Illinois, Ohio State exchange a few jabs before showdown
HERB GOULD ON COLLEGE FOOTBALL October 13, 2011 10:58PM
Ohio State at No. 16 ILLINOIS, 2:30 p.m. Saturday, Ch. 7, 560-AM.
Records: Ohio State 3-3, 0-2 Big Ten; Illinois 6-0, 2-0.
The line: Illinois by 4.. Gould’s pick: Illinois 38-35.
Updated: January 23, 2012 3:48AM
You could sense the growing determination in Columbus and Champaign this week as the Buckeyes and the Illini zeroed in on each other.
“He’s a decent receiver, but he’s nothing special, really,” Ohio State cornerback Bradley Roby said of Illini receiver A.J. Jenkins, who leads the nation with 815 receiving yards.
“You have some regrets for them and some sympathy for them,” Illinois defensive coordinator Vic Koenning said of the scandal that has rocked the Ohio State program. “Other times you don’t because you live in the same world. There’s been a lot of opportunity to do things or not do things. You choose to do things because it’s the right thing.”
The right thing for Ohio State and Illinois this week has been to concentrate on their own hopes and dreams.
It’s the time of year when seasons are made or unraveled, sort of like “moving day” on Saturdays at golf tournaments. You can’t win anything in mid-October, but you sure can lose it.
Embattled Ohio State, which is 3-3, including 0-2 in Big Ten play for the first time since 1992, must put aside any doubts quickly. After playing at undefeated No. 16 Illinois on Saturday, the Buckeyes take on undefeated No. 4 Wisconsin next week, and a season-ending trip to undefeated No. 11 Michigan looms.
There’s not much wiggle room there.
“We can’t look any further ahead than today,” coach Luke Fickell said. “You drive yourself batty trying to [look ahead].”
All-Big Ten runner Dan Herron will return from a six-game NCAA suspension. Ohio State could use three quarterbacks: mobile true freshman Braxton Miller, who’s coming off a sprained ankle; pocket-oriented senior Joe Bauserman, who has been ineffective; and redshirt sophomore third-stringer Kenny Guiton, who’s between them from a mobility standpoint.
What matters most, though, is the spirit of the Buckeyes, who blew a 21-point lead at Nebraska after nearly being shut out by Michigan State and are playing under the cloud of the scandal that ousted Jim Tressel.
“It’s amazing,” Fickell said. “I feel good about who they are. They’ve been through a lot, but these are the times when you find out how much faith you have in each other.”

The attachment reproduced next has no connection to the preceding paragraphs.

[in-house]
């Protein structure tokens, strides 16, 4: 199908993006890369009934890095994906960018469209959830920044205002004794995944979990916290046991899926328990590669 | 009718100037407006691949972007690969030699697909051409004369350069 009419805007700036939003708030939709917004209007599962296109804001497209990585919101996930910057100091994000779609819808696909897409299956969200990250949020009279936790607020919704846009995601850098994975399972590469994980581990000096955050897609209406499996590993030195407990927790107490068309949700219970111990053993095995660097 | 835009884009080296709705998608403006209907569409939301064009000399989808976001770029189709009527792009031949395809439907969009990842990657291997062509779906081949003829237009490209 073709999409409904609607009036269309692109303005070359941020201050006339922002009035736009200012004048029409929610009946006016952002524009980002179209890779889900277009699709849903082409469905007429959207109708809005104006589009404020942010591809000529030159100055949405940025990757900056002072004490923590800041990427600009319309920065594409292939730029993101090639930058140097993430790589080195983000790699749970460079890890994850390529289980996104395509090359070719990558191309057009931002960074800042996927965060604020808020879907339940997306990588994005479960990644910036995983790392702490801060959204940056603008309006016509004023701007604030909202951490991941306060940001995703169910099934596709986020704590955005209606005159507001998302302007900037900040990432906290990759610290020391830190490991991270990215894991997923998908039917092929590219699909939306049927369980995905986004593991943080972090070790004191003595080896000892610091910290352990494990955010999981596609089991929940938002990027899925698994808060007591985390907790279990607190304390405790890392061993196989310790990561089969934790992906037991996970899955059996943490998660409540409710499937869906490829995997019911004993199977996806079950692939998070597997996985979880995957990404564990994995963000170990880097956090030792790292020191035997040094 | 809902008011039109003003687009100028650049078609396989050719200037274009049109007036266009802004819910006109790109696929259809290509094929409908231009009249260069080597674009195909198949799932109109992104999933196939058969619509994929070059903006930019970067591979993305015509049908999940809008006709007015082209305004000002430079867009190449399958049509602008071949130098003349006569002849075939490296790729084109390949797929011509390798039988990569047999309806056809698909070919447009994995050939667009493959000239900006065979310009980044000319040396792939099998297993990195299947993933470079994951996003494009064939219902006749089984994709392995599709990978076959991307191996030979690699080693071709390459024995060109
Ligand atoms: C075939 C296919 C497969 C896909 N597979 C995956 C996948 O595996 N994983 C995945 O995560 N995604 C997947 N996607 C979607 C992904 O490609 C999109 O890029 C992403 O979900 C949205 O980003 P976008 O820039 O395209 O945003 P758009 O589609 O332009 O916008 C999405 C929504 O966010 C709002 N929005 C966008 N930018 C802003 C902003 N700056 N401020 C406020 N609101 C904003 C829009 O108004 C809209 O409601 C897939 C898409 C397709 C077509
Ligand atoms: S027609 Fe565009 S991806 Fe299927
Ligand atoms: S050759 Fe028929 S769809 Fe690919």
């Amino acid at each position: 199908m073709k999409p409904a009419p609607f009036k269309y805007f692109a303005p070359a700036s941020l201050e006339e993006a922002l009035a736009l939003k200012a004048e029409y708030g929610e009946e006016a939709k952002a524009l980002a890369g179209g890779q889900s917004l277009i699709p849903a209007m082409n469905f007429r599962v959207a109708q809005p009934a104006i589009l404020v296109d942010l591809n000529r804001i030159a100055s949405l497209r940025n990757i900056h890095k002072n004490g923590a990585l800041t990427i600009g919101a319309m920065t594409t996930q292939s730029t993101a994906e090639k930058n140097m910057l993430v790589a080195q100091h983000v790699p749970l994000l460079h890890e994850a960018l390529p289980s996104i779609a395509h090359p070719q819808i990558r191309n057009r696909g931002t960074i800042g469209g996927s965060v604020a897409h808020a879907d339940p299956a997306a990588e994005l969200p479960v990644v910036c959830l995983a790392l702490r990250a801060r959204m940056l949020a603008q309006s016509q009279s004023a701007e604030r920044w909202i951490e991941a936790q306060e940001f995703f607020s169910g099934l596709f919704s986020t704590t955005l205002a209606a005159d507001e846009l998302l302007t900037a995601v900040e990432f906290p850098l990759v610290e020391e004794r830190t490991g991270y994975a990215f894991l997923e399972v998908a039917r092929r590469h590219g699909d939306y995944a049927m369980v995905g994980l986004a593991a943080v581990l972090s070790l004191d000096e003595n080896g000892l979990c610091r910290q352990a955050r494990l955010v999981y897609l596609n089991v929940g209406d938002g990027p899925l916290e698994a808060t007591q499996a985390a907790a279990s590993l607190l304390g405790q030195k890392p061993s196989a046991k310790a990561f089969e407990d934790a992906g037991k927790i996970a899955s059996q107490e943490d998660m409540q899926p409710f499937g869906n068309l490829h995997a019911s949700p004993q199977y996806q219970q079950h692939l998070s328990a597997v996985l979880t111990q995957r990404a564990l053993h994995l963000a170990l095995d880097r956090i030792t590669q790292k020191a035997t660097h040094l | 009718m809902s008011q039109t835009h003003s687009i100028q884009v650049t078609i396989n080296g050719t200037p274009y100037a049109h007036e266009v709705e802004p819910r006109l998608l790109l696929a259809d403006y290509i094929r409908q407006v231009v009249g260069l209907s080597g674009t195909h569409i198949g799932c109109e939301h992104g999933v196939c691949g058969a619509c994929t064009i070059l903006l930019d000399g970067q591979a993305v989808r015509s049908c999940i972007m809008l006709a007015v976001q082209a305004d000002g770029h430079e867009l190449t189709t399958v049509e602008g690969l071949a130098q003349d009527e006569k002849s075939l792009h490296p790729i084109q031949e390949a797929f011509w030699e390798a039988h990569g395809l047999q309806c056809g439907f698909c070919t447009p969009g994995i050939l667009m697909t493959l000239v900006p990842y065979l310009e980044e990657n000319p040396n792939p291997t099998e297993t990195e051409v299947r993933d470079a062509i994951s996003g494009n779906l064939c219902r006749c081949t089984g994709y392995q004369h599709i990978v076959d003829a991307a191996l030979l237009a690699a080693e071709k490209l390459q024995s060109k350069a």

On the opposite side of that is Illinois, off to a 6-0 start for the first time since 1951.
The Illini are eager to show people their big-strike passing game and cleverly deceptive defensive looks will hold up against the Buckeyes.
Because for all of Ohio State’s personnel woes, it still suits up a lot of agile bruisers who can run or smack you in the mouth, depending on the situation.
“They may be down a little bit, but they sure are not out,” Illini coach Ron Zook said. “They’re very talented. We’re going to get the best they’ve got. It’s going to be important that we play the same way.”
Asked if he’s curious to see how his team, which has faced spread-it-out teams this fall, can do against a power team, Zook bristled.
“We’ve played some power football [teams],” Zook said. “If you remember last year, we had a stretch where we played Ohio State, Penn State and Michigan State. We have to go do it [again]. That’s a challenge these guys’ll take.”
A seventh victory would keep an undefeated Illinois in line for all kinds of surprising goodies. And it would be another answer to critics of its schedule.
On defense, the key will be to stop a physical running game that will improve with Herron’s return.
On offense, the key will be whether Illinois can continue to spring Jenkins, who has made a Big Ten-record 18 catches for 450 yards and five touchdowns in the last two games.
“Yeah, we can. We need to,” offensive coordinator Paul Petrino said. “It might not be as easy. We can get open on them. It’s whether we can pass-block on them.”